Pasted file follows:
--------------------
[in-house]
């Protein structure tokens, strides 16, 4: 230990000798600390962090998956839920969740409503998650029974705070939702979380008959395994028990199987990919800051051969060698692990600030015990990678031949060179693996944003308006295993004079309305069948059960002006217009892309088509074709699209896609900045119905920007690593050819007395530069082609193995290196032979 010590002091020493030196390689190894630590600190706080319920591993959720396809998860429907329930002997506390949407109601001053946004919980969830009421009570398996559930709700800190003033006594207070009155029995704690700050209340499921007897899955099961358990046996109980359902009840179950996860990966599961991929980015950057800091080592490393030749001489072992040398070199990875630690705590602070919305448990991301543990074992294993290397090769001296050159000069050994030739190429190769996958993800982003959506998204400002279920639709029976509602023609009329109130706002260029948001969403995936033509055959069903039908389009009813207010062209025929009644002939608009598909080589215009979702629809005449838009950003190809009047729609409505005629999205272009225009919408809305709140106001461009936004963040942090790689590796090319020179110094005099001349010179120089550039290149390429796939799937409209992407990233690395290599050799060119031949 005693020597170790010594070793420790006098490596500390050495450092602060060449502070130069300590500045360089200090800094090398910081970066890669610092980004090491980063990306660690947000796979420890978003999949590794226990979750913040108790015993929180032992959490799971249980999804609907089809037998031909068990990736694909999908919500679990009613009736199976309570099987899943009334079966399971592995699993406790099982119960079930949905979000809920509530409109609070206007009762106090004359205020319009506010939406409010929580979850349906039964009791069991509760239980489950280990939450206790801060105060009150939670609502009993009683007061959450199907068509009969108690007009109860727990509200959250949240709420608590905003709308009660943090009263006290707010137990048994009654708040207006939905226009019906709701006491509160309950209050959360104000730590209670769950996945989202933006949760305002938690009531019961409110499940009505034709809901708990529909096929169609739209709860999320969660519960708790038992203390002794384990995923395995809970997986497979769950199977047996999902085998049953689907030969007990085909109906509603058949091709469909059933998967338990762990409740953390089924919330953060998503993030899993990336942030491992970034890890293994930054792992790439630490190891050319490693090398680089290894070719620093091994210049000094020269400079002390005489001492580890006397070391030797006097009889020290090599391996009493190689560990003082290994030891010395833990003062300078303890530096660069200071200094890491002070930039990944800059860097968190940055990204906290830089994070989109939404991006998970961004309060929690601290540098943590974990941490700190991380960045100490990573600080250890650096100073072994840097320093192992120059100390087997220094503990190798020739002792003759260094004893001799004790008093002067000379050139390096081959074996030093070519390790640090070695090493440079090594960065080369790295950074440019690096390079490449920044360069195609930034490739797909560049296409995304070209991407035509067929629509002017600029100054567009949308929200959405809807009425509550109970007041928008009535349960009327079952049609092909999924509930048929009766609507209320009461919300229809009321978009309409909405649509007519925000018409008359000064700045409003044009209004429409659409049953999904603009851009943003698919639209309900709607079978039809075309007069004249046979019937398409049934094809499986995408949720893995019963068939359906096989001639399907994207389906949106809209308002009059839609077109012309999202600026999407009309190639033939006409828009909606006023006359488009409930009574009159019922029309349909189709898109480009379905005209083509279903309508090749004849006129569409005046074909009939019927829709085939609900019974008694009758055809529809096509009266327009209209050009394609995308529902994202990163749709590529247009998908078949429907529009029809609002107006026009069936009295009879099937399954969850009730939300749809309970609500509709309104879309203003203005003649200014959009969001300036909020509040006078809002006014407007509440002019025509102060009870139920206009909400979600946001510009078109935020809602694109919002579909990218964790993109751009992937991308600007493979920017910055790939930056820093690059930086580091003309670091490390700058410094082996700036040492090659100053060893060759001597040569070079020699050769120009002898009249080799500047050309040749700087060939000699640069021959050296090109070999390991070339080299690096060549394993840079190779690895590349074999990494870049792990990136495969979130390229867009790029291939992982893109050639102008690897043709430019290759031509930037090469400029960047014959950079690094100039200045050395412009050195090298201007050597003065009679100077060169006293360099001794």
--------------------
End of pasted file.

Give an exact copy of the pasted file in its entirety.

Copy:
[in-house]
């Protein structure tokens, strides 16, 4: 230990000798600390962090998956839920969740409503998650029974705070939702979380008959395994028990199987990919800051051969060698692990600030015990990678031949060179693996944003308006295993004079309305069948059960002006217009892309088509074709699209896609900045119905920007690593050819007395530069082609193995290196032979 010590002091020493030196390689190894630590600190706080319920591993959720396809998860429907329930002997506390949407109601001053946004919980969830009421009570398996559930709700800190003033006594207070009155029995704690700050209340499921007897899955099961358990046996109980359902009840179950996860990966599961991929980015950057800091080592490393030749001489072992040398070199990875630690705590602070919305448990991301543990074992294993290397090769001296050159000069050994030739190429190769996958993800982003959506998204400002279920639709029976509602023609009329109130706002260029948001969403995936033509055959069903039908389009009813207010062209025929009644002939608009598909080589215009979702629809005449838009950003190809009047729609409505005629999205272009225009919408809305709140106001461009936004963040942090790689590796090319020179110094005099001349010179120089550039290149390429796939799937409209992407990233690395290599050799060119031949 005693020597170790010594070793420790006098490596500390050495450092602060060449502070130069300590500045360089200090800094090398910081970066890669610092980004090491980063990306660690947000796979420890978003999949590794226990979750913040108790015993929180032992959490799971249980999804609907089809037998031909068990990736694909999908919500679990009613009736199976309570099987899943009334079966399971592995699993406790099982119960079930949905979000809920509530409109609070206007009762106090004359205020319009506010939406409010929580979850349906039964009791069991509760239980489950280990939450206790801060105060009150939670609502009993009683007061959450199907068509009969108690007009109860727990509200959250949240709420608590905003709308009660943090009263006290707010137990048994009654708040207006939905226009019906709701006491509160309950209050959360104000730590209670769950996945989202933006949760305002938690009531019961409110499940009505034709809901708990529909096929169609739209709860999320969660519960708790038992203390002794384990995923395995809970997986497979769950199977047996999902085998049953689907030969007990085909109906509603058949091709469909059933998967338990762990409740953390089924919330953060998503993030899993990336942030491992970034890890293994930054792992790439630490190891050319490693090398680089290894070719620093091994210049000094020269400079002390005489001492580890006397070391030797006097009889020290090599391996009493190689560990003082290994030891010395833990003062300078303890530096660069200071200094890491002070930039990944800059860097968190940055990204906290830089994070989109939404991006998970961004309060929690601290540098943590974990941490700190991380960045100490990573600080250890650096100073072994840097320093192992120059100390087997220094503990190798020739002792003759260094004893001799004790008093002067000379050139390096081959074996030093070519390790640090070695090493440079090594960065080369790295950074440019690096390079490449920044360069195609930034490739797909560049296409995304070209991407035509067929629509002017600029100054567009949308929200959405809807009425509550109970007041928008009535349960009327079952049609092909999924509930048929009766609507209320009461919300229809009321978009309409909405649509007519925000018409008359000064700045409003044009209004429409659409049953999904603009851009943003698919639209309900709607079978039809075309007069004249046979019937398409049934094809499986995408949720893995019963068939359906096989001639399907994207389906949106809209308002009059839609077109012309999202600026999407009309190639033939006409828009909606006023006359488009409930009574009159019922029309349909189709898109480009379905005209083509279903309508090749004849006129569409005046074909009939019927829709085939609900019974008694009758055809529809096509009266327009209209050009394609995308529902994202990163749709590529247009998908078949429907529009029809609002107006026009069936009295009879099937399954969850009730939300749809309970609500509709309104879309203003203005003649200014959009969001300036909020509040006078809002006014407007509440002019025509102060009870139920206009909400979600946001510009078109935020809602694109919002579909990218964790993109751009992937991308600007493979920017910055790939930056820093690059930086580091003309670091490390700058410094082996700036040492090659100053060893060759001597040569070079020699050769120009002898009249080799500047050309040749700087060939000699640069021959050296090109070999390991070339080299690096060549394993840079190779690895590349074999990494870049792990990136495969979130390229867009790029291939992982893109050639102008690897043709430019290759031509930037090469400029960047014959950079690094100039200045050395412009050195090298201007050597003065009679100077060169006293360099001794």